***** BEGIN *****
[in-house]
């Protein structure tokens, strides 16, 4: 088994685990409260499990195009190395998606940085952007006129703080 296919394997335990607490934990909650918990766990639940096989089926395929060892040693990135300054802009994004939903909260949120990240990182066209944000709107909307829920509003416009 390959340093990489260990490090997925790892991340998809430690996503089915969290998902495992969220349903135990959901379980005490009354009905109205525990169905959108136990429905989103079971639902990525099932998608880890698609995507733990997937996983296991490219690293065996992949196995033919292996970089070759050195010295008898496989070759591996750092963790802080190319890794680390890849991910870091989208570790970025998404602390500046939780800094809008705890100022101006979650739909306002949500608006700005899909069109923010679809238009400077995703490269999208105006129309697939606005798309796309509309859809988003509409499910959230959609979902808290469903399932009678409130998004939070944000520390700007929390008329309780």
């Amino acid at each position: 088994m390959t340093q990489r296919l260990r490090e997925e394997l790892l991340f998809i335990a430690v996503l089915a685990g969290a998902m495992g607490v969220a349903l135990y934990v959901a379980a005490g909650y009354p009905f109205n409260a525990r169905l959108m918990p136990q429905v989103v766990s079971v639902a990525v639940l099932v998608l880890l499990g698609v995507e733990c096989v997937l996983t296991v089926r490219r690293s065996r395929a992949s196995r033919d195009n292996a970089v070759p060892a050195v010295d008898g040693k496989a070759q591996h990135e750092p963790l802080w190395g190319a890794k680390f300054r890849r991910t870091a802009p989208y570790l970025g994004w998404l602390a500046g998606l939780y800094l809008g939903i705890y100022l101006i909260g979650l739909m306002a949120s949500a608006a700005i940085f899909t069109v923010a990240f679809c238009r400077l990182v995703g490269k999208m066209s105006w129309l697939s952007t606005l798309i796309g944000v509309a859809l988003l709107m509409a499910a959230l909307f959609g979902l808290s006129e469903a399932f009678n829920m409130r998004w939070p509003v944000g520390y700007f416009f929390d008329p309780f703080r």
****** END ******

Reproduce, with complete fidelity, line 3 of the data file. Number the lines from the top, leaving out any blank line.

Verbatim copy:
């Amino acid at each position: 088994m390959t340093q990489r296919l260990r490090e997925e394997l790892l991340f998809i335990a430690v996503l089915a685990g969290a998902m495992g607490v969220a349903l135990y934990v959901a379980a005490g909650y009354p009905f109205n409260a525990r169905l959108m918990p136990q429905v989103v766990s079971v639902a990525v639940l099932v998608l880890l499990g698609v995507e733990c096989v997937l996983t296991v089926r490219r690293s065996r395929a992949s196995r033919d195009n292996a970089v070759p060892a050195v010295d008898g040693k496989a070759q591996h990135e750092p963790l802080w190395g190319a890794k680390f300054r890849r991910t870091a802009p989208y570790l970025g994004w998404l602390a500046g998606l939780y800094l809008g939903i705890y100022l101006i909260g979650l739909m306002a949120s949500a608006a700005i940085f899909t069109v923010a990240f679809c238009r400077l990182v995703g490269k999208m066209s105006w129309l697939s952007t606005l798309i796309g944000v509309a859809l988003l709107m509409a499910a959230l909307f959609g979902l808290s006129e469903a399932f009678n829920m409130r998004w939070p509003v944000g520390y700007f416009f929390d008329p309780f703080r």